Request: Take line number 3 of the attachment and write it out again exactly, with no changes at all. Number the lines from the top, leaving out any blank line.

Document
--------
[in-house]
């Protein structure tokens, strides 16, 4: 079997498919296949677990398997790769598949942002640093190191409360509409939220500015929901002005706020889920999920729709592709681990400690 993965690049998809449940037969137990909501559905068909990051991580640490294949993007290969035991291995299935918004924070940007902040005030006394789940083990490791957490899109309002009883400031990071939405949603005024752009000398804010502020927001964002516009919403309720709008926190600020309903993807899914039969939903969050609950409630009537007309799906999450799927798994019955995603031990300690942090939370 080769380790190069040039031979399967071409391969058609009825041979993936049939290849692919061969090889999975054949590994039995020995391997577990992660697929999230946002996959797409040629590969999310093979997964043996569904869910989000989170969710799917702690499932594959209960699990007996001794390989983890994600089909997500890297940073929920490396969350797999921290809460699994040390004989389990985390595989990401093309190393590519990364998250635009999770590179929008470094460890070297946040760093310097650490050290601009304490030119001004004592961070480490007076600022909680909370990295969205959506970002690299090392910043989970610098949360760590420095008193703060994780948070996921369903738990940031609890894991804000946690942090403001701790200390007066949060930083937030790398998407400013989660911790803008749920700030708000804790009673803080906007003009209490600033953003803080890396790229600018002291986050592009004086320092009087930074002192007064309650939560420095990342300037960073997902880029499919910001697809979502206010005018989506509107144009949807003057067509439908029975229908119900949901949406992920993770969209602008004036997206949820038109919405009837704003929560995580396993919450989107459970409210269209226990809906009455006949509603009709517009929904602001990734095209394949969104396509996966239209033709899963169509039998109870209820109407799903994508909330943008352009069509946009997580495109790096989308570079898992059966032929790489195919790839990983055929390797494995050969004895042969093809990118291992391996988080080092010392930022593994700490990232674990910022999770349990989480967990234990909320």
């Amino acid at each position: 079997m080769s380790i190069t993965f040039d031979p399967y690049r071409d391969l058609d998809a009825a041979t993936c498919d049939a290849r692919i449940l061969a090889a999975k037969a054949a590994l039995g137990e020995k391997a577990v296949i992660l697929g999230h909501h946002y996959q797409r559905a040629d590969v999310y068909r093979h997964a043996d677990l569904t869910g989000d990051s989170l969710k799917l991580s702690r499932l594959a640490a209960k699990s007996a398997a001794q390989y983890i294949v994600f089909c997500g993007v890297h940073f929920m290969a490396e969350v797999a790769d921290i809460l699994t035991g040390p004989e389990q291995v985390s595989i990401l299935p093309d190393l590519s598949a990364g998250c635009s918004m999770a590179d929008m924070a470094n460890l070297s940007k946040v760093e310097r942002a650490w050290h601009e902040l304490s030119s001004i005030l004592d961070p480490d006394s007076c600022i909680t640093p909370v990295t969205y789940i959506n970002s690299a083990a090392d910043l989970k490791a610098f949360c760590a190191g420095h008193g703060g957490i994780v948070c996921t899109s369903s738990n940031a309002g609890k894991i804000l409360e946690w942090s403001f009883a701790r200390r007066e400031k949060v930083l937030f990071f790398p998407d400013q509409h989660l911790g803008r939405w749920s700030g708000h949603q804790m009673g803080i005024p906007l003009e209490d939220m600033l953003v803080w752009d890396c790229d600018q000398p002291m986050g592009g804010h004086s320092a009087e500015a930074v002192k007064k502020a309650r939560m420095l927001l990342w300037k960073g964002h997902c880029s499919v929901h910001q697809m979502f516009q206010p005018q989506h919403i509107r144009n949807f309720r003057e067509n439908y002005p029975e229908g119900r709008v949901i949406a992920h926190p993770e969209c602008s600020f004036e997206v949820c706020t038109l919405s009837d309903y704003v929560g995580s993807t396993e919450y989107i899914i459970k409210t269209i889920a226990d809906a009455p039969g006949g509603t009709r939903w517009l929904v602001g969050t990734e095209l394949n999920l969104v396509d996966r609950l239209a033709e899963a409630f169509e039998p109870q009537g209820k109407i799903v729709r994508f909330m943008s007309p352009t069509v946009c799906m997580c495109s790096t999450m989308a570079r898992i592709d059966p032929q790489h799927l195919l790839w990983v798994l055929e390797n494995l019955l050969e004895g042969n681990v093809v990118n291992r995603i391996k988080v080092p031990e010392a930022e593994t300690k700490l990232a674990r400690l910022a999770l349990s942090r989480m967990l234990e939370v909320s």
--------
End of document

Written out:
């Amino acid at each position: 079997m080769s380790i190069t993965f040039d031979p399967y690049r071409d391969l058609d998809a009825a041979t993936c498919d049939a290849r692919i449940l061969a090889a999975k037969a054949a590994l039995g137990e020995k391997a577990v296949i992660l697929g999230h909501h946002y996959q797409r559905a040629d590969v999310y068909r093979h997964a043996d677990l569904t869910g989000d990051s989170l969710k799917l991580s702690r499932l594959a640490a209960k699990s007996a398997a001794q390989y983890i294949v994600f089909c997500g993007v890297h940073f929920m290969a490396e969350v797999a790769d921290i809460l699994t035991g040390p004989e389990q291995v985390s595989i990401l299935p093309d190393l590519s598949a990364g998250c635009s918004m999770a590179d929008m924070a470094n460890l070297s940007k946040v760093e310097r942002a650490w050290h601009e902040l304490s030119s001004i005030l004592d961070p480490d006394s007076c600022i909680t640093p909370v990295t969205y789940i959506n970002s690299a083990a090392d910043l989970k490791a610098f949360c760590a190191g420095h008193g703060g957490i994780v948070c996921t899109s369903s738990n940031a309002g609890k894991i804000l409360e946690w942090s403001f009883a701790r200390r007066e400031k949060v930083l937030f990071f790398p998407d400013q509409h989660l911790g803008r939405w749920s700030g708000h949603q804790m009673g803080i005024p906007l003009e209490d939220m600033l953003v803080w752009d890396c790229d600018q000398p002291m986050g592009g804010h004086s320092a009087e500015a930074v002192k007064k502020a309650r939560m420095l927001l990342w300037k960073g964002h997902c880029s499919v929901h910001q697809m979502f516009q206010p005018q989506h919403i509107r144009n949807f309720r003057e067509n439908y002005p029975e229908g119900r709008v949901i949406a992920h926190p993770e969209c602008s600020f004036e997206v949820c706020t038109l919405s009837d309903y704003v929560g995580s993807t396993e919450y989107i899914i459970k409210t269209i889920a226990d809906a009455p039969g006949g509603t009709r939903w517009l929904v602001g969050t990734e095209l394949n999920l969104v396509d996966r609950l239209a033709e899963a409630f169509e039998p109870q009537g209820k109407i799903v729709r994508f909330m943008s007309p352009t069509v946009c799906m997580c495109s790096t999450m989308a570079r898992i592709d059966p032929q790489h799927l195919l790839w990983v798994l055929e390797n494995l019955l050969e004895g042969n681990v093809v990118n291992r995603i391996k988080v080092p031990e010392a930022e593994t300690k700490l990232a674990r400690l910022a999770l349990s942090r989480m967990l234990e939370v909320s």